The Office of the United Nations High Commissioner for Human Rights (OHCHR) has welcomed the decision by the parliaments of Suriname and Côte d’Ivoire to eliminate capital punishment from their penal codes in a move, it said, that may prompt other countries in their regions to do the same.
Addressing a press briefing in Geneva today, OHCHR spokesperson Ravina Shamdasani told reporters that the decisions, instituted earlier this month, would shortly be signed and promulgated by the presidents of both countries.
“We hope that Suriname’s initiative will have a positive impact on the other countries in the region which have de facto moratoria, but still maintain the death penalty in their legal frameworks,” Ms. Shamdasani said.
She added that in Côte d’Ivoire, capital punishment had been abolished in the country’s new constitution, adopted in 2000, but nonetheless remained in the penal code until now.
“We encourage both Suriname and Côte d’Ivoire to ratify the Second Optional Protocol to the International Covenant on Civil and Political Rights, which aims at the abolition of the death penalty,” the spokesperson continued.
The Americas were the first to abolish the death penalty, with Venezuela doing so in 1867. Following that, many other countries in the region abolished the death penalty, leading to the 1990 adoption of the Protocol to the Inter-American Convention on Human Rights.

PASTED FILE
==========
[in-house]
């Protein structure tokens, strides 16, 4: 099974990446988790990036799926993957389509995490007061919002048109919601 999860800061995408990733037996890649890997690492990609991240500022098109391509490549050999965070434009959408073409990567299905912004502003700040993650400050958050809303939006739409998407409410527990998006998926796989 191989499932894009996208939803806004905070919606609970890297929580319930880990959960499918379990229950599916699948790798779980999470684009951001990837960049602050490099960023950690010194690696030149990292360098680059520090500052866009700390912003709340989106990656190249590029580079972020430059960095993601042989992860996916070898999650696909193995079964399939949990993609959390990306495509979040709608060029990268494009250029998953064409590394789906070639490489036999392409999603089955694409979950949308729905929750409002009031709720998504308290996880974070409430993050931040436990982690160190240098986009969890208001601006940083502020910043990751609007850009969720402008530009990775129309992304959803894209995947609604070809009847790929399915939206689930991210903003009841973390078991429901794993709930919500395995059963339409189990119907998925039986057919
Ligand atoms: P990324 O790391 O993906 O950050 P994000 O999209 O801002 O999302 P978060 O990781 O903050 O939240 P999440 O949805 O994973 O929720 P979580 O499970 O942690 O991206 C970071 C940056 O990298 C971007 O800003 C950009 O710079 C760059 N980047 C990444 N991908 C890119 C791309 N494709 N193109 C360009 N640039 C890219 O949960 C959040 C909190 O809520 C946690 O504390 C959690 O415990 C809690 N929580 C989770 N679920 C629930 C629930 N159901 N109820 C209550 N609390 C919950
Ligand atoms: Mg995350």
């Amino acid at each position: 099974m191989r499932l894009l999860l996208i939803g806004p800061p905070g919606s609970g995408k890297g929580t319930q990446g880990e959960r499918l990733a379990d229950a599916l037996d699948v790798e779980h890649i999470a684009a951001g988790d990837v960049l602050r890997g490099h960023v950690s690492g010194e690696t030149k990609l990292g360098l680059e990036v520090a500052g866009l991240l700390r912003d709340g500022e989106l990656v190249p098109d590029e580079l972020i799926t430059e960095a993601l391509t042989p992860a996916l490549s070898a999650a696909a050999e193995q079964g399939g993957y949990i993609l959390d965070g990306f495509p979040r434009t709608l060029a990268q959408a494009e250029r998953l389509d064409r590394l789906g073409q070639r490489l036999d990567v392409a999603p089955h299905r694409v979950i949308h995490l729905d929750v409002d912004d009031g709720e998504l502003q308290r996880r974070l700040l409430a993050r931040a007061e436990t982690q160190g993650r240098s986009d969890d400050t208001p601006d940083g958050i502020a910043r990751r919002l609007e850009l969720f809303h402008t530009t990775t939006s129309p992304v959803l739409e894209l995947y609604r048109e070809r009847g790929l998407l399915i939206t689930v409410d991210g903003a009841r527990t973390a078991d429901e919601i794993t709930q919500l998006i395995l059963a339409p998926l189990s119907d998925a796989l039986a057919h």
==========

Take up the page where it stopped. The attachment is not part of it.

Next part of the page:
In Africa, many States have taken an abolitionist stance. Meanwhile, in the past 16 years, no death sentence has been carried out in any of the 47 member States of the European Union. And in the Middle East and Asia, national human rights institutions and civil society are moving the abolitionist movement forward.
As it stands now, some 160 countries have either fully abolished the death penalty or do not practise it. In the last six months, the death penalty was abolished in Chad, Fiji and Madagascar.
However, despite these strides some countries are seeing a move towards the preservation and even reintroduction of the death penalty, according to OHCHR. In 2013 alone, there were more executing States and more victims of execution than in 2012.